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A Brief Background on Antique Roses and How You Can Grow Them

Antique roses are most commonly defined as any rose that was in existence before the first hybrid tea rose was introduced in 1867. After 1867 the old roses were often ignored in favor of the new roses that bloomed all season long. Because the antique rose blooms for only two to four weeks in early summer many gardeners favor more modern roses. However, continuing to plant antique roses has many benefits and is not as difficult as you may think.

Antique roses are a gardener’s dream come true. They are proven survivors. Modern hybrids lack this sturdiness. Their main appeal is showy blooms that last all season, but in actuality modern roses are very delicate plants. Modern roses require hours of devoted attention in order to flourish, but antique roses do not demand so much from their cultivators. Some antique roses actually thrive the less they are pruned.  And some specimens of these antique roses have been discovered in old cemeteries and abandoned gardens attesting that they can survive without any human care.

Old roses have flowers that are not as vibrant or striking. Instead antique roses offer a softer more pastel flower. This coloring has become the preference for many rose collectors. In addition, the shape of an antique rose bush is much more appealing than the modern roses. The old varieties display handsome foliage making them wonderful landscape plants. They are valuable because they climb, trail and ramble.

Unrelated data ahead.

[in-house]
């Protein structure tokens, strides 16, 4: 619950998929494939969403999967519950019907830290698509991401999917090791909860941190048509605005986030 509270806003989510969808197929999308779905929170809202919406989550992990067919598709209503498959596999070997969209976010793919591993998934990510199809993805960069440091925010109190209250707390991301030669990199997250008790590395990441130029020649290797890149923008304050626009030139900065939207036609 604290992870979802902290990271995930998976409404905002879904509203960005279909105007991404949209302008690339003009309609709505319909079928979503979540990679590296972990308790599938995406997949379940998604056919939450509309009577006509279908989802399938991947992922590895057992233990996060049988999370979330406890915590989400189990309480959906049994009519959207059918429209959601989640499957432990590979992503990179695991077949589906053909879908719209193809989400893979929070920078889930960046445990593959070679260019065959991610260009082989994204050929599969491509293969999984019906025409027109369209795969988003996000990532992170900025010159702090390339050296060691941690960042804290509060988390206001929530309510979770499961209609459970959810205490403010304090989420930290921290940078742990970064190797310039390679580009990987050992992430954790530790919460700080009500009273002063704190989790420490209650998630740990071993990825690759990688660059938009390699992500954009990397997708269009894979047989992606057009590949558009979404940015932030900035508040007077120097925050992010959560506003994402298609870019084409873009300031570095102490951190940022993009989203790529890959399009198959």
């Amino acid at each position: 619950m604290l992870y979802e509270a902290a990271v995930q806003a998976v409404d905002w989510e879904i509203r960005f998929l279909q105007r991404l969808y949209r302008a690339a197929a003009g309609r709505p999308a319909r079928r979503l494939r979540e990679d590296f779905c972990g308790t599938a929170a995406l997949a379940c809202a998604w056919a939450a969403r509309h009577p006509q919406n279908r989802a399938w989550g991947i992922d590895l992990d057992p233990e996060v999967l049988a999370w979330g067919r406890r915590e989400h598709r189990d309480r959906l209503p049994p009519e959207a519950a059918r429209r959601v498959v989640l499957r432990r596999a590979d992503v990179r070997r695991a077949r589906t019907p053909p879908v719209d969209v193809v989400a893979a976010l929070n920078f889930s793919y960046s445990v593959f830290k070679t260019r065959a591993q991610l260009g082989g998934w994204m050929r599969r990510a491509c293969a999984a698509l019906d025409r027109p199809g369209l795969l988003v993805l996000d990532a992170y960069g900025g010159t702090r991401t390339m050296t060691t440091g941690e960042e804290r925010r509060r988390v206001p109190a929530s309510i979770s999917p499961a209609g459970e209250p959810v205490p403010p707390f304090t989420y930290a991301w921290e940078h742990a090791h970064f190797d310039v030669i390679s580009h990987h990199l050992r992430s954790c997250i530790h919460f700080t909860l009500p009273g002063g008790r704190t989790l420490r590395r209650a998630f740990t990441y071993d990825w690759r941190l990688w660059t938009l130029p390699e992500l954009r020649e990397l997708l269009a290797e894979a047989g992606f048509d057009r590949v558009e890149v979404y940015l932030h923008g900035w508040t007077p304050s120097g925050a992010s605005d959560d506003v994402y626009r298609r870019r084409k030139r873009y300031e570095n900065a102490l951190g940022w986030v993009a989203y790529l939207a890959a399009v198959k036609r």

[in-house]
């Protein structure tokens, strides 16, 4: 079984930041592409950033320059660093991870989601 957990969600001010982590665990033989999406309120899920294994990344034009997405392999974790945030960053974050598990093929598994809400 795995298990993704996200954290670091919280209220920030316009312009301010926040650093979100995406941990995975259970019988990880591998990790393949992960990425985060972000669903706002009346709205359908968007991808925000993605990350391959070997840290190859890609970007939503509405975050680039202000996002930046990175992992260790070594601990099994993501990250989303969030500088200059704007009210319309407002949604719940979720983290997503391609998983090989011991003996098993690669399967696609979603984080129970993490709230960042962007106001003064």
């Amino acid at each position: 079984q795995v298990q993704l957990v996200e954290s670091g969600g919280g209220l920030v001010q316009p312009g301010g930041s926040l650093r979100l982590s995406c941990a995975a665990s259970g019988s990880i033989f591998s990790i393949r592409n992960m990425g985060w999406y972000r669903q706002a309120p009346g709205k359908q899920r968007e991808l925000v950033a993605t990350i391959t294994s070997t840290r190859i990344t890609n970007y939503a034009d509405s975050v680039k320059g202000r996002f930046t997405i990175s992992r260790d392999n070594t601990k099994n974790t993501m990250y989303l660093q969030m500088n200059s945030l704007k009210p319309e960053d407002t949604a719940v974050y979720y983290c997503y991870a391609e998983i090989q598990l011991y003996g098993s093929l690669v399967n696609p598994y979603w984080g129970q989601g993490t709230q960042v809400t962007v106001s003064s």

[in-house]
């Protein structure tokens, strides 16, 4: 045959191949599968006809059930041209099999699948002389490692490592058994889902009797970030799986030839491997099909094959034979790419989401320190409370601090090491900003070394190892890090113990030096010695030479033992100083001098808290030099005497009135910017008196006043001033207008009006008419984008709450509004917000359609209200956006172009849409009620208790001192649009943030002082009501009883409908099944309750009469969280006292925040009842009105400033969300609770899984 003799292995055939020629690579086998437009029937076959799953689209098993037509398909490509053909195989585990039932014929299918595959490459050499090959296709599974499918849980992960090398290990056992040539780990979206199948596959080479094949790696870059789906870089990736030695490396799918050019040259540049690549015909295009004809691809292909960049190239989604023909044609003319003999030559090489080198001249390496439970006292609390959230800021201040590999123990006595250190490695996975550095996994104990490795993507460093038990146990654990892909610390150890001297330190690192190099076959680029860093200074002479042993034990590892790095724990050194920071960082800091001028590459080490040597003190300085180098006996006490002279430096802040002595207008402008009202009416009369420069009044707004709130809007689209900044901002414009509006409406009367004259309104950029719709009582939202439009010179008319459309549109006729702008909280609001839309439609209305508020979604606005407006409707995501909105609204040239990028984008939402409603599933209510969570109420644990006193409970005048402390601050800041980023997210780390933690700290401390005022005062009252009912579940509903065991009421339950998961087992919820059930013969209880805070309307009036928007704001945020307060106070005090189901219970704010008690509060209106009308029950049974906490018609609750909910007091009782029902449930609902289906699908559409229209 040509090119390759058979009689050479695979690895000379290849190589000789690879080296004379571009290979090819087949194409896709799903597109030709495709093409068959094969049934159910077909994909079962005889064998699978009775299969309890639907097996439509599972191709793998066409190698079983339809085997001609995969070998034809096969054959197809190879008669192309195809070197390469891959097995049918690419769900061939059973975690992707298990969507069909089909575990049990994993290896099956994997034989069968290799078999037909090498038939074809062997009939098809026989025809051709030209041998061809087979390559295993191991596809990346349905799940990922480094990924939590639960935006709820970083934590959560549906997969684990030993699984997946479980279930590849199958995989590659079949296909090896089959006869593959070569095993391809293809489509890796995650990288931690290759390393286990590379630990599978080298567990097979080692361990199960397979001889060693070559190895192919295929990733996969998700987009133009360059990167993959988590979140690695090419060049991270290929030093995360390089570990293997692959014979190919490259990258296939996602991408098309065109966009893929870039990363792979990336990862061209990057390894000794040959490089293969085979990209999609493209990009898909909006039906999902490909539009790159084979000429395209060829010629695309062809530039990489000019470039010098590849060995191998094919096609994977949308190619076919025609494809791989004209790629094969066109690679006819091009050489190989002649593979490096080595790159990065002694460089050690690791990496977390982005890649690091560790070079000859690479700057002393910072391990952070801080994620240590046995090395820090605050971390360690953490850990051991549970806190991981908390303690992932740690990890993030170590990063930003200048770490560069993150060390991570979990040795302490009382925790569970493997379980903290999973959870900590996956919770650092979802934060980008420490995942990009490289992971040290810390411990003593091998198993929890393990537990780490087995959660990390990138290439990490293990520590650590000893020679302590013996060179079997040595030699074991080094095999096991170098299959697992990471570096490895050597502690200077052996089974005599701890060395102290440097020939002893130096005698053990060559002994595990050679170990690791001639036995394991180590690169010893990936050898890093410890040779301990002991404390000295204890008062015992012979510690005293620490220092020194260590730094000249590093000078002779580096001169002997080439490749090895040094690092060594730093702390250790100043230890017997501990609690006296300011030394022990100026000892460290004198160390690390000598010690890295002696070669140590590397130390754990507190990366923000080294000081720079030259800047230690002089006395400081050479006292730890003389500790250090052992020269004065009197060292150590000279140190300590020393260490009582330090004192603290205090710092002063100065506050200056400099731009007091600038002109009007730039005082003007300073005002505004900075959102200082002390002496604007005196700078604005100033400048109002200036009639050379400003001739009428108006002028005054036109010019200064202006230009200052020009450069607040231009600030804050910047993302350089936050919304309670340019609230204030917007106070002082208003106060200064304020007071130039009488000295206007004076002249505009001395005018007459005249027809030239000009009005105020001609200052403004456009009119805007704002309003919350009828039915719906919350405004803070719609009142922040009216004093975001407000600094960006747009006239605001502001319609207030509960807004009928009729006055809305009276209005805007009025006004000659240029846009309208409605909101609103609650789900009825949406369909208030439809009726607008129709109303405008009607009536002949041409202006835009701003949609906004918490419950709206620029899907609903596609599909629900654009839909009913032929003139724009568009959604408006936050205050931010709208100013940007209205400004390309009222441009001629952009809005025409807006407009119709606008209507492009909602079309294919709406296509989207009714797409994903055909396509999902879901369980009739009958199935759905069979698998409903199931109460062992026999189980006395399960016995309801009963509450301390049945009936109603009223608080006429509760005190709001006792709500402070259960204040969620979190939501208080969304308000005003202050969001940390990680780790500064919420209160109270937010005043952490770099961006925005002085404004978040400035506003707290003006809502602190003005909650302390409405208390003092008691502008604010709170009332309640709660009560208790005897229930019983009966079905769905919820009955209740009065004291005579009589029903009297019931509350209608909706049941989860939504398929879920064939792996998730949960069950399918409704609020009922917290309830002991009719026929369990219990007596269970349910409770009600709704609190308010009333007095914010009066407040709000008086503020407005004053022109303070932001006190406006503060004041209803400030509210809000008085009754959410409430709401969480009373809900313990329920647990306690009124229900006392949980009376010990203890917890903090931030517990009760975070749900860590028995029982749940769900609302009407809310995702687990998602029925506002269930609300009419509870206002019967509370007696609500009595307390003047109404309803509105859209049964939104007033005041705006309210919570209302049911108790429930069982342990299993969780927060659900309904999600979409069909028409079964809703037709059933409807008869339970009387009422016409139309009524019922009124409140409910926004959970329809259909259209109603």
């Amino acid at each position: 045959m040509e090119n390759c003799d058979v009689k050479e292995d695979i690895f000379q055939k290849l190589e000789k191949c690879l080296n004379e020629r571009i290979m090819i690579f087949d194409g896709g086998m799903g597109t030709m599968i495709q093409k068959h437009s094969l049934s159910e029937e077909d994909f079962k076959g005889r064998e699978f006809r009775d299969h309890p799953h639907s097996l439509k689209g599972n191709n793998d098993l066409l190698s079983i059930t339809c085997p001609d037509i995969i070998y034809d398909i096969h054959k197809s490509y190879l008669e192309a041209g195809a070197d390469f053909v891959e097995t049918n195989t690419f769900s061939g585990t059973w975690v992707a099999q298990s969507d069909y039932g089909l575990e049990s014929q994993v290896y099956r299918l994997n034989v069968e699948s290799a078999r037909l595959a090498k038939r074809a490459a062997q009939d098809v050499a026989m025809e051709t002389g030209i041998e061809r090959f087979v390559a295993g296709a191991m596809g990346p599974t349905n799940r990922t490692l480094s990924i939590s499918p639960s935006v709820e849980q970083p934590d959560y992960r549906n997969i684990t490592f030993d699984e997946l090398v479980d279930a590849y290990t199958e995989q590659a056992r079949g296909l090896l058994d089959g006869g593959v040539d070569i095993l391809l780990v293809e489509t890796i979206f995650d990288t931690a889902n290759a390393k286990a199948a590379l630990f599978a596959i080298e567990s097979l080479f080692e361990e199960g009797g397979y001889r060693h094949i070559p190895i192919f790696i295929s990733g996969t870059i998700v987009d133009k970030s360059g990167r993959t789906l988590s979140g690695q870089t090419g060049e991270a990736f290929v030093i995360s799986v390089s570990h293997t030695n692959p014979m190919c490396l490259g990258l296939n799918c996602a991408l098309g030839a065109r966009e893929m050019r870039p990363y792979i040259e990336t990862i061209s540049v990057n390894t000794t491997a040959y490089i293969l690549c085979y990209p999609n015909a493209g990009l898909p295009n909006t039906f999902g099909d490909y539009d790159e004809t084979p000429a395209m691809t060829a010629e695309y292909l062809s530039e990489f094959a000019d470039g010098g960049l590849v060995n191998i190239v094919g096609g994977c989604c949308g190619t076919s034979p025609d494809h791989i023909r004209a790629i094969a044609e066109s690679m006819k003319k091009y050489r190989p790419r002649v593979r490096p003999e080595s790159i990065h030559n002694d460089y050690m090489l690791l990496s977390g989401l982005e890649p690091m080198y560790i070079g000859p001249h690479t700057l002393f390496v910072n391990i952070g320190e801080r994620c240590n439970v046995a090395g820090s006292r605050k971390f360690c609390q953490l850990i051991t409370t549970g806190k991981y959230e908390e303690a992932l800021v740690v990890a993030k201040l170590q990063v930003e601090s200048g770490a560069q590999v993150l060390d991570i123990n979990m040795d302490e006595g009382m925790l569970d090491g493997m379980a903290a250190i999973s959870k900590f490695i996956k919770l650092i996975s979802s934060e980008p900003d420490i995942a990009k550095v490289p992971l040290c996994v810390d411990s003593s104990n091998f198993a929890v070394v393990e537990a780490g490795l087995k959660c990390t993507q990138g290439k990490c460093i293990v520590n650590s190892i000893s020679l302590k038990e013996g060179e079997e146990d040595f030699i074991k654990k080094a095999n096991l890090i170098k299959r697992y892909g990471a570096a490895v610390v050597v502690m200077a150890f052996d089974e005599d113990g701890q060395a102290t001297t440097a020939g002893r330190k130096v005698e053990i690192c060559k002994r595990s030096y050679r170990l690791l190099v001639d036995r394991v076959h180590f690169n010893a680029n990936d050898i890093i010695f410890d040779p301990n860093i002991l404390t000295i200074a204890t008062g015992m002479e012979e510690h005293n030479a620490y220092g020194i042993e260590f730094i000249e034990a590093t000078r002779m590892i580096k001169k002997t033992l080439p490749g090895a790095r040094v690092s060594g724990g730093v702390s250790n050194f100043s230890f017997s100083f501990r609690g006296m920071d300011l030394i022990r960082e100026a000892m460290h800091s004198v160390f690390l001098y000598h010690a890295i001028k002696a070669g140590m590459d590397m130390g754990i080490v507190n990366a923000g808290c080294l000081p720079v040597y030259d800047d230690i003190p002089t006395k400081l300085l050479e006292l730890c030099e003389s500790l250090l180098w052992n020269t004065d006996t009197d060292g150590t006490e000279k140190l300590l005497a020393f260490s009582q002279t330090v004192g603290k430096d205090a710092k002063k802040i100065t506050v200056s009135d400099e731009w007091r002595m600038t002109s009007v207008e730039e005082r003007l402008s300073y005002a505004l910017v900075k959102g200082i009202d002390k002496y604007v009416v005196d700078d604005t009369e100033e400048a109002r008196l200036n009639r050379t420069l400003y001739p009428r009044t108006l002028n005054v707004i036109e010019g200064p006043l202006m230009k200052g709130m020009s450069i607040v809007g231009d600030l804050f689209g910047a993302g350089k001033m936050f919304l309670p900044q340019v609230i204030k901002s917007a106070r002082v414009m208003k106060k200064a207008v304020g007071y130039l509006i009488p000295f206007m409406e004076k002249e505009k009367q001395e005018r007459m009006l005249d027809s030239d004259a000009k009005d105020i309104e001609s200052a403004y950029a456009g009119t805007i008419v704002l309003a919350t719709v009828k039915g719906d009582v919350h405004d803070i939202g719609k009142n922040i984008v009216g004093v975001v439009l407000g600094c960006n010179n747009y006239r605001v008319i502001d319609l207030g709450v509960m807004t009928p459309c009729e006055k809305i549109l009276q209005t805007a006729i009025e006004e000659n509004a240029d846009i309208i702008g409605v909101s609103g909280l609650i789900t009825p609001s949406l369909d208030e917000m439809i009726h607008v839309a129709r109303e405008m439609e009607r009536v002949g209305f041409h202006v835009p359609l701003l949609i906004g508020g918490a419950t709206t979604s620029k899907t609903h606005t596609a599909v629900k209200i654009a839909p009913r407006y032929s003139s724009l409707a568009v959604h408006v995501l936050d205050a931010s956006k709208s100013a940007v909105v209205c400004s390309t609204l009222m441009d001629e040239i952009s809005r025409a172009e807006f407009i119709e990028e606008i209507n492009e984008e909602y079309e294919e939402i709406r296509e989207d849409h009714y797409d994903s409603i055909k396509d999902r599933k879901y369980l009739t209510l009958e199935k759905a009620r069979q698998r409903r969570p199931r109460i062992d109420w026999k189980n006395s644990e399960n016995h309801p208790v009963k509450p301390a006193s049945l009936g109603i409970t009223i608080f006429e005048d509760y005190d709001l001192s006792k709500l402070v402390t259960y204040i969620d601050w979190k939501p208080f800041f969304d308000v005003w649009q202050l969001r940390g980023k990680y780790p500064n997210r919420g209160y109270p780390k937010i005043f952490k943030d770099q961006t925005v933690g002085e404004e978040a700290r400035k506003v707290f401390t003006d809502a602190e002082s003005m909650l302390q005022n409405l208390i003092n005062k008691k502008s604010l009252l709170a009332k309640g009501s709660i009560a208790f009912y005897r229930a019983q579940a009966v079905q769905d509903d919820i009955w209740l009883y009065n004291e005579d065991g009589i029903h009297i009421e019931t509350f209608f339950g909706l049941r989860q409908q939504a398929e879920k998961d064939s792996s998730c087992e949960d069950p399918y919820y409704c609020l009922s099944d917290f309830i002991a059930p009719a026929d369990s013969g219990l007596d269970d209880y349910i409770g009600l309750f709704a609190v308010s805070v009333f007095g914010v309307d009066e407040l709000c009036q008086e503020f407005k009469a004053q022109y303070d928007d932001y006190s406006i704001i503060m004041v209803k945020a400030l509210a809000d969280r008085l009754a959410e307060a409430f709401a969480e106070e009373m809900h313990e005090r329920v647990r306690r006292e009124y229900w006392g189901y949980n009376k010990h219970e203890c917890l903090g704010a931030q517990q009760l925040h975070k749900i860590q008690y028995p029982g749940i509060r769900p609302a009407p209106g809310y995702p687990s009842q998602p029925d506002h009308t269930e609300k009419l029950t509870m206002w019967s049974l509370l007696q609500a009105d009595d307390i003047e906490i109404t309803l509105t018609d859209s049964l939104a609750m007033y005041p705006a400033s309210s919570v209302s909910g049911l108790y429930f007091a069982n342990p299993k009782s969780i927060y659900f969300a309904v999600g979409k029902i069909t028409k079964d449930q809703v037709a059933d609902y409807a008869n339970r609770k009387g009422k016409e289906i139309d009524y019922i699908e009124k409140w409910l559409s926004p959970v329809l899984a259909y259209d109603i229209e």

In addition, antique roses exude an amazing fragrance. This is because the fragrance exists in an undiluted form in old roses.

There are some basic tips to help gardeners add antique roses to their collection successfully. To begin with make sure your antique rose gets adequate sun. It requires a minimum of six hours of direct sunlight in order to flourish. In addition, antique roses should not be planted extremely close to one another. They need to have room to breath and allow the air to circulate between them.

Also, make sure that you are planting your antique roses in a good quality soil. In addition top the soil with an organic fertilizer such as compost, manures or seaweed to add some additional important nutrients that plants nee to thrive. This mulch should be applied in a layer that is several inches thick and repeated two or three times a year. Also make sure that your garden has adequate drainage. Roots that are soggy or wet for long periods of time cannot grow.

Also remember to water your roses. Roses require plenty of water, especially in the hotter, drier months. When watering, make sure that the rose gets enough water and that the excess will drain quickly.

Antique roses do not have to be pruned often. In fact, most antique rose will flourish if you avoid pruning them all together. A helpful tip is to remove any dead foliage and if you must trim the plant back further then clip back no more than one third of the remaining leaves.

If your antique rose is a climber, make sure that you provide adequate support and room for the plant to take off.

You should avoid spraying antique roses with any type of insect or disease sprays. And as with all plants, the more attention and time you dedicate to your antique roses the better they will look. One of the advantages of antique roses, however; is that once they are established they demand much less attention than the modern roses do. This means if you aren’t able to attend to them for a while you don’t have to be concerned that they will be seriously damaged.

 

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